Sestina: A Time to Fight, a Time to Play

A sestina is a special type of poem. The first six stanzas have six lines each, and the lines end in the same six words, but in a different order in each stanza. In the final stanza are three lines, each containing two of the words. Making a rhyming sestina adds a little more to the challenge.

Sometimes we intended only to play,
Then we’d end up in a schoolyard fight.
It might be a word you’d hear someone say,
Or just whispers from someone out of sight.
Rough and tumble games make up a boy’s day
And we boys looked forward to them with delight.

How do you measure a boy’s delight?
What is the difference between fight and play?
To boys, a black eye is one happy sight;
It mattered little what teachers would say.
Tall stories exchanged about the big fight;
Things you’d do different on some future day.

But why must you wait for some future day,
When fighting is always such a delight?
While the girls think only of doll games to play,
Dolls quickly hidden from taunting boys’ sight,
Knowing the boys would have dumb things to say,
And hoping they’d soon return to their fight.

Saturdays were fun, with bad guys to fight;
We’d get in our fort and stay there all day –
A day without school is such a delight!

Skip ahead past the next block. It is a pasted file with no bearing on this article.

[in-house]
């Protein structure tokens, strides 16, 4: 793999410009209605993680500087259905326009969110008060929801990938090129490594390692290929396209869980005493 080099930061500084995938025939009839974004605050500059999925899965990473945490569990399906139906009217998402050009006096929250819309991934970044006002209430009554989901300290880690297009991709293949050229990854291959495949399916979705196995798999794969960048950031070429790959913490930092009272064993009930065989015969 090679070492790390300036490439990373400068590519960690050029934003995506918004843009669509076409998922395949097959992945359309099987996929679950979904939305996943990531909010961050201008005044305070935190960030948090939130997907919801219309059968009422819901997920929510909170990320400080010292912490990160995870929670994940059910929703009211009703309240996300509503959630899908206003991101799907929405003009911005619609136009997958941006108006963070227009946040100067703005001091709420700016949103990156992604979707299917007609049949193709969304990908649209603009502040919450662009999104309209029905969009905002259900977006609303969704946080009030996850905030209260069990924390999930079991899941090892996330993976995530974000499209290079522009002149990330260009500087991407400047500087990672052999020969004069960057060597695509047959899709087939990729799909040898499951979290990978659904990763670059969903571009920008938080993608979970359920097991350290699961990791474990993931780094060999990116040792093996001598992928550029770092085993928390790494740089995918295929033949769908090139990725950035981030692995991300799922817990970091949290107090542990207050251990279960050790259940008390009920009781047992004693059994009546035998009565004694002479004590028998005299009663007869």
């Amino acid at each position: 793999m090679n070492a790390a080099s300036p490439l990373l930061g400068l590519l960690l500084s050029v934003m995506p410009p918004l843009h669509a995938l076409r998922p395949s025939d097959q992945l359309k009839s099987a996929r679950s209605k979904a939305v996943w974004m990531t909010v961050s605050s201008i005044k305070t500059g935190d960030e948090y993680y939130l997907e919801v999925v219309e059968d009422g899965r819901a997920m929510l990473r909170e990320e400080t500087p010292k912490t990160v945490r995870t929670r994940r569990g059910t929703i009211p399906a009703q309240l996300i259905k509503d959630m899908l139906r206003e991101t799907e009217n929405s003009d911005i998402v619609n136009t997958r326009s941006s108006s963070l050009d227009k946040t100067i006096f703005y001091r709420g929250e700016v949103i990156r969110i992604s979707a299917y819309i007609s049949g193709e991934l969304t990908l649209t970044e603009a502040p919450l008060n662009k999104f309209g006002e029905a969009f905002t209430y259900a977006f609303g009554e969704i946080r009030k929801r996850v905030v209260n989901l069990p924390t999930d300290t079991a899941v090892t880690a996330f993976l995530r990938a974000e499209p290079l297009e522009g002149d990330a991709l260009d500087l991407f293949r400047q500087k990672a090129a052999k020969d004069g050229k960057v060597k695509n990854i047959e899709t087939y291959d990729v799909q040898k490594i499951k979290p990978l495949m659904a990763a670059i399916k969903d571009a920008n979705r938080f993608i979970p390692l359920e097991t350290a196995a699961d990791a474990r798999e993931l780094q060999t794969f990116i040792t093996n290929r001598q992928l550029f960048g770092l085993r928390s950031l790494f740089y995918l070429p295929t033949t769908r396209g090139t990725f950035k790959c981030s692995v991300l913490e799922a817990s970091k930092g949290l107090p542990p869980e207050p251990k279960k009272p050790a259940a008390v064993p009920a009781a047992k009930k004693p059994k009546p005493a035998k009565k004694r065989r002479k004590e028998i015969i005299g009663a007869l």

Girls were not welcome to join in our play;
Girls fighting bad guys would be a weird sight.
“Girls just aren’t cool,” my friends would all say.

Then I met Sally, what more can I say?
Sally told me that it’s stupid to fight.
She taught me new games that we could both play.
I found girls were cool, much to my delight!
I started to dream of Sally all day.
When I’d see old friends, I’d keep out of sight.

One day Sally said my looks were a sight.
She was in charge; not much I could say.
I was defeated, not even a fight.
No time for my friends, she owned my whole day.
I didn’t complain or hide my delight;
Sally had taught me a new kind of play.

Now when we play, a most wonderful sight.
Sometimes a fight; with twelve boys who can say?
Joy fills our day, married life’s a delight!


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